In Afghanistan, opium production is growing like a weed — and nothing, not even billions of dollars of U.S. money, has been able to quell it.
According to the United Nations, the war-torn nation provides 90 percent of the world’s supply of opium poppy, the bright, flowery crop that transforms into one of the most addictive drugs in existence.
And as the Centers for Disease Control and Prevention sounds the alarm about a worsening heroin epidemic here in the U.S., opium production in Afghanistan shows no signs of slowing down.
“Afghanistan has roughly 500,000 acres, or about 780 square miles, devoted to growing opium poppy. That’s equivalent to more than 400,000 U.S. football fields — including the end zones,” John Sopko, Special Inspector General for Afghanistan Reconstruction, said in a speech in May.
The U.S. has spent $8.4 billion in counternarcotics programs in Afghanistan. But opium output keeps rising: Fifteen years ago, Afghanistan accounted for just 70 percent of global illicit opium production.
The problem, experts say, stems from the country’s rampant corruption and the impoverished farmers who feel they have no choice but to contribute to the drug supply chain.
“It’s much easier if you’re a farmer to grow opium than to grow saffron or to grow grapes or something like that,” said Jonah Blank, a senior political scientist and Afghanistan expert at the RAND Corporation in Washington, D.C. “Opium is a much more profitable crop. It requires a lot less infrastructure. You can grow opium practically anywhere, and it doesn’t need to be refrigerated, it doesn’t need complex transportation networks.”
What seals the deal for many farmers is taxes: In Taliban-controlled areas — or even areas the Taliban doesn’t technically control, but still has enough influence that they can intimidate local farmers and officials — the Taliban collects taxes.
“They demand taxes not on what you’re growing, but on what your land could produce if you were growing opium. So if you decide you don’t want to grow opium, the Taliban’s response is, ‘Fine, pay me the equivalent amount and you can grow whatever you want,'” Blank said.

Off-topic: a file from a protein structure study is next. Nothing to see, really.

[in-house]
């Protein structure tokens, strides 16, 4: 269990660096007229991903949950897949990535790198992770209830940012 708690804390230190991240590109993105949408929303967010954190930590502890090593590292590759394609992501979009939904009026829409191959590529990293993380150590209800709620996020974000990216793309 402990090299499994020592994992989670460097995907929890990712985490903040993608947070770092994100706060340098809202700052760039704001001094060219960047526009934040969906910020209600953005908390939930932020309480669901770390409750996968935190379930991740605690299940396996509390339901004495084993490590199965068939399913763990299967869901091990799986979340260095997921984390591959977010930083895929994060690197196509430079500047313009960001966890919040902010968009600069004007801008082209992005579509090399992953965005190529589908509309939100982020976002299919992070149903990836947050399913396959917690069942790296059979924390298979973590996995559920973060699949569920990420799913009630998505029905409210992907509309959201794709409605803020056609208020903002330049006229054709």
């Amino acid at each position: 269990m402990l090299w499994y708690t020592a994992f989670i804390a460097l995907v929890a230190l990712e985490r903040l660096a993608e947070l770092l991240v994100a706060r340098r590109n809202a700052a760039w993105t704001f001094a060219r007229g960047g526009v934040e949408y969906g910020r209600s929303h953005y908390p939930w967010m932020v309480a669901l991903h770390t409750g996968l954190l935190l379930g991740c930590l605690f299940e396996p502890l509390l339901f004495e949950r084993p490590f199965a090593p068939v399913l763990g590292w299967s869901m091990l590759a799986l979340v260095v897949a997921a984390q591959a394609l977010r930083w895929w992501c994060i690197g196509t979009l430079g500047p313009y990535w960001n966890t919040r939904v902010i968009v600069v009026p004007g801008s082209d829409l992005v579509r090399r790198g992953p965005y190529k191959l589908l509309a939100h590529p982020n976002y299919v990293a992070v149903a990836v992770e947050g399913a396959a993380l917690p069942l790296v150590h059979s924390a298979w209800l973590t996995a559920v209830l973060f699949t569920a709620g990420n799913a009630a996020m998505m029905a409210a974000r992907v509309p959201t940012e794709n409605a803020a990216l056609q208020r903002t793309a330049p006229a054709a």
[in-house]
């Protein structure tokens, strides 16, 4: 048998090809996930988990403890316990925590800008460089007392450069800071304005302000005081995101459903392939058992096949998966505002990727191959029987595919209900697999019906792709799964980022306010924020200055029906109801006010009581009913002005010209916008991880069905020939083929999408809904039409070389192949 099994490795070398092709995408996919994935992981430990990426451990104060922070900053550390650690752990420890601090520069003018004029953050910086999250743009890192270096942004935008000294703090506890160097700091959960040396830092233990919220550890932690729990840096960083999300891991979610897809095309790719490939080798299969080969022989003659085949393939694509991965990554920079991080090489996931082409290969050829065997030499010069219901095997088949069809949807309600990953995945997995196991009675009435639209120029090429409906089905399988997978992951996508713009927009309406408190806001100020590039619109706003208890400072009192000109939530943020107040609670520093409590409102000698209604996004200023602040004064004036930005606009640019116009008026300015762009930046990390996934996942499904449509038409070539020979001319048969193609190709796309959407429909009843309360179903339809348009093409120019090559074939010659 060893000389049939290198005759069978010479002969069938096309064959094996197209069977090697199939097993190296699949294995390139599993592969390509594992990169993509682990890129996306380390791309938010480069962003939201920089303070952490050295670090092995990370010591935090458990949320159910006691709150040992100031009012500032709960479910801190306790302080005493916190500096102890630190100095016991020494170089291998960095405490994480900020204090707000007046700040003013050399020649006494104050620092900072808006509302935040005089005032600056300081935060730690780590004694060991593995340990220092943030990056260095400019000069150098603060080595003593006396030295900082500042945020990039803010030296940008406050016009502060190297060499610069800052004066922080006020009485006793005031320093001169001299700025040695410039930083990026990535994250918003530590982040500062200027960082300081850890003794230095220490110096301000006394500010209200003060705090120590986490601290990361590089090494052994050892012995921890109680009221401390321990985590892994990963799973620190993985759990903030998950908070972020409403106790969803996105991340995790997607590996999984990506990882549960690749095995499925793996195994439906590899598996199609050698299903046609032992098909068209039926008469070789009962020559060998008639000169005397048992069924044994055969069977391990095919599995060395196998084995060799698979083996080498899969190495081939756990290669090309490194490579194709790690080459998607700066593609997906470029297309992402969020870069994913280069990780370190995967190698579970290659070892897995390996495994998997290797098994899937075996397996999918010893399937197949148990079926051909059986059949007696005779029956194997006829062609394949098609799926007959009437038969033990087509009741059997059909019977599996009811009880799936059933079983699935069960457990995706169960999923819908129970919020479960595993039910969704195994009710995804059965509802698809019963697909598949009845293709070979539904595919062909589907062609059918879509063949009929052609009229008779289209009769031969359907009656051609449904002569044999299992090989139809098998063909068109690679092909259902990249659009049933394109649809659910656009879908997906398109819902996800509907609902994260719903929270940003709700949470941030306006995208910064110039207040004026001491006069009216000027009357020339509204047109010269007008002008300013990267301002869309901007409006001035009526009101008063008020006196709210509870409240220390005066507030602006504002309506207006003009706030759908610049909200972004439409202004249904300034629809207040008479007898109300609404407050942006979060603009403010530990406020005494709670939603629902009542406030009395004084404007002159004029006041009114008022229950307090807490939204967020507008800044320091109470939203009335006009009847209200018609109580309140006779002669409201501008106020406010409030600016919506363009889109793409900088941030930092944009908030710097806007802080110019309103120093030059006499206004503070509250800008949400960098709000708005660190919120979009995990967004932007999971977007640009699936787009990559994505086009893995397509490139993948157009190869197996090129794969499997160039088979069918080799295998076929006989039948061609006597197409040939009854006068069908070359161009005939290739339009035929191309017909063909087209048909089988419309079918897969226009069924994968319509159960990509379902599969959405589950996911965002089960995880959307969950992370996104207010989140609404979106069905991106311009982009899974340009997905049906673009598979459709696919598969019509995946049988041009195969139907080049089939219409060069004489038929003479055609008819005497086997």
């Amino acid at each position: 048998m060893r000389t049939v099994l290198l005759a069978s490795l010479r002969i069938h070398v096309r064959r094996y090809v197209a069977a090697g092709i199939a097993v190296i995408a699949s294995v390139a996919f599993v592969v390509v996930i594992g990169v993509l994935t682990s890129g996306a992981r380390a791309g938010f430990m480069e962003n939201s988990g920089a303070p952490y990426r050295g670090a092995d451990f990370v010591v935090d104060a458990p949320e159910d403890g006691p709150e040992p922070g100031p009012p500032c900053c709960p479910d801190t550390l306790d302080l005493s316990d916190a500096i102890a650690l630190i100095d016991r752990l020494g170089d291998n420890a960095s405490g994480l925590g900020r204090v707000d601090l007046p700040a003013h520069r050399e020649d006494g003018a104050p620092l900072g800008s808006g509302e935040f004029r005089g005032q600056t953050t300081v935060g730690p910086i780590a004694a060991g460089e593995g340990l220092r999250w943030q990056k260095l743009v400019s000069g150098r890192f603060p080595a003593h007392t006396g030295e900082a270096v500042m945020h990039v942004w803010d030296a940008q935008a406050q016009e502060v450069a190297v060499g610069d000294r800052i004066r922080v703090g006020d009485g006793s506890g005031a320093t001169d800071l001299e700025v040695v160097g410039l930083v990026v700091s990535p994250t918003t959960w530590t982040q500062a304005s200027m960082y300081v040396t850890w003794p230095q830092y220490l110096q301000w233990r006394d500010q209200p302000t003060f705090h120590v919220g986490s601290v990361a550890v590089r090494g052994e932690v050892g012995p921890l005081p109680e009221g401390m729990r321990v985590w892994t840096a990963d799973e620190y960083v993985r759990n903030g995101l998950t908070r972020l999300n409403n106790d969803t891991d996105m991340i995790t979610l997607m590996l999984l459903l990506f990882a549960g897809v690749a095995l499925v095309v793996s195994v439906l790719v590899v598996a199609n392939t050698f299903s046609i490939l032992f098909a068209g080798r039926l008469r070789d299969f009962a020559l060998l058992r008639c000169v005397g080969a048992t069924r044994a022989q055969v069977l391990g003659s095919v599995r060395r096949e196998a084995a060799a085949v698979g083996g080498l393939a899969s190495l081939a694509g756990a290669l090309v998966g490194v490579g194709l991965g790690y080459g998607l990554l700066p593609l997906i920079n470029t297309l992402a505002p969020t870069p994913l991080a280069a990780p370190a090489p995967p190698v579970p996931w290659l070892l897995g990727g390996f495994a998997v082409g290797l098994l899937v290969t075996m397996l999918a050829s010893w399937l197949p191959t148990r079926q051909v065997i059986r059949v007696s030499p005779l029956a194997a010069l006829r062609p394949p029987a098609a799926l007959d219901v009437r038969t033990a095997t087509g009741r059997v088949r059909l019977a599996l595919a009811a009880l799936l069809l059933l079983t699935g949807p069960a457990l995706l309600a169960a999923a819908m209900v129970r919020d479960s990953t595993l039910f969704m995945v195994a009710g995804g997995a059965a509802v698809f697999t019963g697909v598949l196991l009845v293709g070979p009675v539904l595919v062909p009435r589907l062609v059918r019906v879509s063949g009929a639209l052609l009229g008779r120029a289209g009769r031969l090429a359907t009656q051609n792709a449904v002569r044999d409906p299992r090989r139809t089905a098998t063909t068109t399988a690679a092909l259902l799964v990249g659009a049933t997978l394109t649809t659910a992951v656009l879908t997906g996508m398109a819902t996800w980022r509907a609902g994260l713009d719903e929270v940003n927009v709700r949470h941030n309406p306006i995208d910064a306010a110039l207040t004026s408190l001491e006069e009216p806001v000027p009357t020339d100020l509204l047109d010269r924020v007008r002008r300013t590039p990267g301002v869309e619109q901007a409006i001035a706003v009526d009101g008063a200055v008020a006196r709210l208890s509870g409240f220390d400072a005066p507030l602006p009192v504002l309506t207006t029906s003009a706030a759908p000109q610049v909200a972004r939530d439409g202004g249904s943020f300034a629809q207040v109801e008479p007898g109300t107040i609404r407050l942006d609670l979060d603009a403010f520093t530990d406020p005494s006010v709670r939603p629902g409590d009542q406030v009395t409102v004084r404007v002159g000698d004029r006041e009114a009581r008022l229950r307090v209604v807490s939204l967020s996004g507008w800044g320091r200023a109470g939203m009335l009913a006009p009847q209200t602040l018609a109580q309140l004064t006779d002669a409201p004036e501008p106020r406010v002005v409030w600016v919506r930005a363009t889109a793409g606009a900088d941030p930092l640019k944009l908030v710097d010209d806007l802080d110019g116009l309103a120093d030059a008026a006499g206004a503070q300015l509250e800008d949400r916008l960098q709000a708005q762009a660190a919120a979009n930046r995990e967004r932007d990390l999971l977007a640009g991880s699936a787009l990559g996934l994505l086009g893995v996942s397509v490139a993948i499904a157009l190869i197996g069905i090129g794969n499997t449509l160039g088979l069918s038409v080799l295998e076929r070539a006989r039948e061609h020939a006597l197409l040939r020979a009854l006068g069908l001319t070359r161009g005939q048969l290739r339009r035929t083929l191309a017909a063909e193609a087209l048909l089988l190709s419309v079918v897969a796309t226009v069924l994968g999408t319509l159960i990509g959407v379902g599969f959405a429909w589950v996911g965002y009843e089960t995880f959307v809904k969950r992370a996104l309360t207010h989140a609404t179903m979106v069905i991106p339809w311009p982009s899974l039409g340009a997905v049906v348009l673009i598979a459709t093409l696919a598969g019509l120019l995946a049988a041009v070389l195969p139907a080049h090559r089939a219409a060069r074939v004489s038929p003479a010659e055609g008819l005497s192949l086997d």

Nasir Shansab, author of “Silent Trees: Power and Passion in War-Torn Afghanistan,” said opium production has “become part of the economy.”
“It brings money and imported material and consumer goods into Afghanistan,” he said. “Afghanistan is poverty-stricken and farmers have difficulty getting proper returns for their normal products. They’re almost forced to do that to survive,” he said.
Neither of the U.S. antinarcotics approaches have yielded success. From 2001 to 2009, the U.S. tried an eradication strategy, giving the Afghan government resources to wipe out poppy crops. This only eliminated a tiny percentage of suppliers, and led to more local corruption: Meaning governing warlords got richer as individual farmers got poorer.
“The whole system is criminalized. It runs through the police, the courts, through the whole government system,” Shansab said. “When we talk about corruption in Afghanistan, which is rampant, now this is part of it.”
The current approach offers farmers the chance to substitute their opium crops with legal crops, thanks to billions of dollars in U.S.-funded agricultural development.
But while that helped Laos and Thailand, two former heavyweights in the global opium production trade, get off the list of major suppliers in the 1990s, it appears to only be making Afghanistan’s problem worse by not giving farmers all the tools they need to grow.
“The bottom line — record opium cultivation and production — clearly shows we are not winning the war on drugs in Afghanistan,” Sopko, the special inspector general, said.
Opium hasn’t always blossomed this freely in Afghanistan. Before being ousted by the U.S., the Taliban banned opium in 2000, arguing that growing drugs was anti-Islamic. Opium dropped dramatically in the coming year, stunning the international community — but Blank, the Afghanistan expert, has doubts about their motive.
“The theory that makes the most sense to me is that there was such a glut of opium on the market that the Taliban basically allowed its favorite suppliers to store opium for the next year to drive the prices up, expecting that they would around for many years to come, and that they could sort of be the OPEC of opium,” he said.
After the Taliban was deposed, the ban was eliminated. But with so much to fix in Afghanistan, the U.S. was unable to keep crops from popping back up.
“The biggest problem from a U.S. security perspective is not opium. It’s what opium leads to,” Blank said. “You can’t fight counterinsurgency and counternarcotics at the same time. Essentially, you’re pulling in two different directions. Which is more important? From a security standpoint, I think counterinsurgency is more important.”
The answer, he said, is to bolster Afghanistan’s government.
“Corruption and government efficiency are the first things that really need to be looked at. There’s so much money to be made from narcotics that if corruption isn’t coming from drugs, it will be coming from something else.”